Sewer Report Shocks Malibu City Backers
If Malibu incorporates, but does not approve a new sewer system, existing septic systems will continue to contribute to a health hazard in the area and could contaminate surface and ground water in the coastal community, according to an environmental study released this week.
Malibu cityhood backers were stunned by the findings in the draft environmental impact report, which they blasted for relying heavily on data provided by Los Angeles County, instead of information provided by the incorporation proponents’ own experts, which concludes that the county’s fears of pollution are exaggerated.
“Once more we didn’t get a fair shake,” said Walt Keller, co-chairman of the Malibu Committee for Incorporation. “Everything they said in the report was based on county documents. We gave them testimony from our experts, and they totally disregarded it.”
The court-ordered report is critical to the cityhood drive in the community, because it must be approved by the Local Agency Formation Commission before the panel votes on Malibu’s pending cityhood petition. However, since it is a draft report, Malibu residents will have a chance to challenge and perhaps add to the study’s findings before it is approved by the commission, which handles all incorporation cases in the state.
The county recently approved a $43-million sewer system for Malibu, over the objections of incorporation proponents and other residents. County officials insisted that a sewer was required, based on staff studies that they say document a “significant health hazard” in the beachside haven. The findings allowed the county to impose a sewer system without a vote by the community.
Cityhood advocates hoped to place the incorporation issue before voters in November and wrest control over sewage from the county before the new system was in place. In the absence of sewers, large commercial projects cannot be built in Malibu, despite several applications from developers. Sewer opponents say they want to preserve the rural character of the area.
The Malibu Township Council and the California Coastal Commission have filed lawsuits challenging the legitimacy of the county sewer plan, and hearings on the suits will begin in May.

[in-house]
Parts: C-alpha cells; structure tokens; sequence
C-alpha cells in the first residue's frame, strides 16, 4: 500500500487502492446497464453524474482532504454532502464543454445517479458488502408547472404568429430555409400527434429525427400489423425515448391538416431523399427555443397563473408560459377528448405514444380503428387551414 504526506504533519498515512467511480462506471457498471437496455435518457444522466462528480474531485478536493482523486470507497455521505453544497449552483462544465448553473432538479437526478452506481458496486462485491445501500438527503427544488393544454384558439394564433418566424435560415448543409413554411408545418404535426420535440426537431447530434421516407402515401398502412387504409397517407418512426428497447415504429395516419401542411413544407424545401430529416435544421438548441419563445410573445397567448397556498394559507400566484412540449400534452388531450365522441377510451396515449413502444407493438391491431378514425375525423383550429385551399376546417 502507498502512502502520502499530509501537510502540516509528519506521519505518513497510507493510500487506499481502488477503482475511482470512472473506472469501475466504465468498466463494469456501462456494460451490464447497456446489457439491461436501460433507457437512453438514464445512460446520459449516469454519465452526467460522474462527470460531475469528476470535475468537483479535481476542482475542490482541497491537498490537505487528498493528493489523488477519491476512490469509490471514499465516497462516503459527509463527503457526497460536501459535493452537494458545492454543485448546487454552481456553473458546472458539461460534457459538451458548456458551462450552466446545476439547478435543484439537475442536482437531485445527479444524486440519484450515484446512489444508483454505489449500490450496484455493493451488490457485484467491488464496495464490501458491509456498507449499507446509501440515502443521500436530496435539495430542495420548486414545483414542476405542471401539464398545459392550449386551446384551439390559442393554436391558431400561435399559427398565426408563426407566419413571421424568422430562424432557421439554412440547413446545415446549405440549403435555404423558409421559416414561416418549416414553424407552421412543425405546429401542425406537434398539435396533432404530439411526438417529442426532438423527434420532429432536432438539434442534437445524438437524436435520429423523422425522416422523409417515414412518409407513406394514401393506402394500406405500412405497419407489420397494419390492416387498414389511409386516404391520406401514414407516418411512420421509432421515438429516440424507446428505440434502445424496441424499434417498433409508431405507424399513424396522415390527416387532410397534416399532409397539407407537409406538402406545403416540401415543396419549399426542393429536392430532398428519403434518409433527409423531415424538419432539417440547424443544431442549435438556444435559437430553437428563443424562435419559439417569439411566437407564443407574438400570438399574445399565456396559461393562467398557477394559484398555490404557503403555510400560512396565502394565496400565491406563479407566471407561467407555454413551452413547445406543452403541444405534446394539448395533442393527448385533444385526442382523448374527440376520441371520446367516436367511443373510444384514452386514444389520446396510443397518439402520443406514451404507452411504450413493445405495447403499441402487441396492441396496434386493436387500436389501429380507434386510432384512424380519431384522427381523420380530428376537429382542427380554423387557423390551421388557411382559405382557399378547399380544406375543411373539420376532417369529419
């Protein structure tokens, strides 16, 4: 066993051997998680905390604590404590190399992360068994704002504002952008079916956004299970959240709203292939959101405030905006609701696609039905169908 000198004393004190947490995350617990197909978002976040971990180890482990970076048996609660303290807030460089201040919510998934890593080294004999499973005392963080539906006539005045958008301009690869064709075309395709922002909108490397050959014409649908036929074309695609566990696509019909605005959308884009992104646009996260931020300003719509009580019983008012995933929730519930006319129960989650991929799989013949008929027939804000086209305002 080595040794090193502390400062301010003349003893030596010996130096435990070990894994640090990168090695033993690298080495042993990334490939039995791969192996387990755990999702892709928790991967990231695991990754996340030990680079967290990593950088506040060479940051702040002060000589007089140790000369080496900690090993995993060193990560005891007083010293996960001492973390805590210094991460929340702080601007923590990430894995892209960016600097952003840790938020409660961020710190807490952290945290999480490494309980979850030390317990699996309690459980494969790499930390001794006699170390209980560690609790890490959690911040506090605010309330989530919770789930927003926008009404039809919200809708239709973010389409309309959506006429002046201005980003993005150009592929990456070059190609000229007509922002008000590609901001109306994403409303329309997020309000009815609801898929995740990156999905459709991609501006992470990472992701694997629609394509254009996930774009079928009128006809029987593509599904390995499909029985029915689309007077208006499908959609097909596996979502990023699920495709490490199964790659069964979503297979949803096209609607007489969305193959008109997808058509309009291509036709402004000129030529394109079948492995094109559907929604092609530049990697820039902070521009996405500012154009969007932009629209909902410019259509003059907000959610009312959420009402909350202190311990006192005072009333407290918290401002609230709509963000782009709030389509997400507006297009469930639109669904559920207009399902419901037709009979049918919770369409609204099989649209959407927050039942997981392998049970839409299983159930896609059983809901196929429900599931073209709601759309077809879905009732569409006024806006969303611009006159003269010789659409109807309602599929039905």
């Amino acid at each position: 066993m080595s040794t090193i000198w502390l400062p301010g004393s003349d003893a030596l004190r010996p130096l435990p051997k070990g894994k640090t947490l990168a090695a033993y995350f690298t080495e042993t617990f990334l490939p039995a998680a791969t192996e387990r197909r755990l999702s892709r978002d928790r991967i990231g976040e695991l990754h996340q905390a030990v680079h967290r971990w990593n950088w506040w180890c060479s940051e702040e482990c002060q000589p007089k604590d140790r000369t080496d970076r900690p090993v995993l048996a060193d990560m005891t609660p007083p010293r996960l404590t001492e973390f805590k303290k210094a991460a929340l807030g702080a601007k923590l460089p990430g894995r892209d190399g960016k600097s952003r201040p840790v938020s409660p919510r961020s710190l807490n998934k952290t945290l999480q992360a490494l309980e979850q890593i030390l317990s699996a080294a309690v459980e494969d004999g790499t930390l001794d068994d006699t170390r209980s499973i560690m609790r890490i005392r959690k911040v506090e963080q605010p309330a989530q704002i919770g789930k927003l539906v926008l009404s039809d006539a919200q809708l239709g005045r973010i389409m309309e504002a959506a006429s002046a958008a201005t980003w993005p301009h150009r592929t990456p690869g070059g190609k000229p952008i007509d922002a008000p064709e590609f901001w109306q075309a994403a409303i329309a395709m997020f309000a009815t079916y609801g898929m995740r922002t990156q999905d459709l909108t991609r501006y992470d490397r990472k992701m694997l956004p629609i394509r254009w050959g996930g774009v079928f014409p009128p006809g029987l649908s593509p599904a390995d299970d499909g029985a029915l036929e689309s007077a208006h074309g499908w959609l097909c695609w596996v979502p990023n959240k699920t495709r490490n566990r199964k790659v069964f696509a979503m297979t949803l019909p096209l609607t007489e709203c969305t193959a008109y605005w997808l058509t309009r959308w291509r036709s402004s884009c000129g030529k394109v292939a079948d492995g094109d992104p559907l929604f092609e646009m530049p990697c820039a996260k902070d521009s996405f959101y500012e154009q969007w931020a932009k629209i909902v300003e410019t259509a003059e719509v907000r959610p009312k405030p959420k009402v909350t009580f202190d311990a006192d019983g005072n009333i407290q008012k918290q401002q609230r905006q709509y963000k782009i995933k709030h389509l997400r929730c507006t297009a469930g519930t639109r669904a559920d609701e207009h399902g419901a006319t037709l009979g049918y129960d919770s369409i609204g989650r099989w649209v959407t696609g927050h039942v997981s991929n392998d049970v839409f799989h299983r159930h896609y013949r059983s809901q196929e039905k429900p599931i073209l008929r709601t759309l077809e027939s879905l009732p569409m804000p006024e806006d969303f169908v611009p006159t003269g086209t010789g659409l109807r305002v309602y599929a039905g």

Ordered by Court
A Los Angeles Superior Court judge ordered the environmental report shortly after the commission approved Malibu’s cityhood petition last August. The $19,000 study was prepared by Environmental Science Associates Inc., an environmental consulting firm. A public hearing on the draft is scheduled April 26.
Although the report mirrored the county’s finding of a health hazard, it did say that a new city of Malibu could find ways to replace failing septic tanks and would have the authority to enforce new regulations governing their operation. The study also questioned some of the county’s figures on failing septic tanks, saying that the number of properties with malfunctioning systems “may be less than reported by the county.”
Still, the million-dollar beachfront properties in the Malibu Colony, the Civic Center’s business district and landslide-plagued areas such as Big Rock Mesa should be served by an off-site sewer system, the report concluded.
The beachfront properties suffer constant damage to their septic tanks from storms, and leaking on-site sewage systems contribute to hillside instability, according to the report. Septic tanks are inadequate for dense commercial and residential use, the study found.
The study concluded that without a sewer system, with or without incorporation, the continued reliance on septic systems in Malibu as the primary means of waste water treatment “may result in the continued endangerment of the environment.”
In one conclusion supporting the views of cityhood advocates, the report said that if Malibu incorporates without a sewer system, growth would be restricted, “primarily because of the inability of septic systems to handle waste water capacity generated by the level of development that could otherwise occur with a sewer system.”
In addition, the report said, if the 20-square-mile coastal area does not incorporate and does not install a sewer system, continued haphazard or “dispersed” development would likely occur.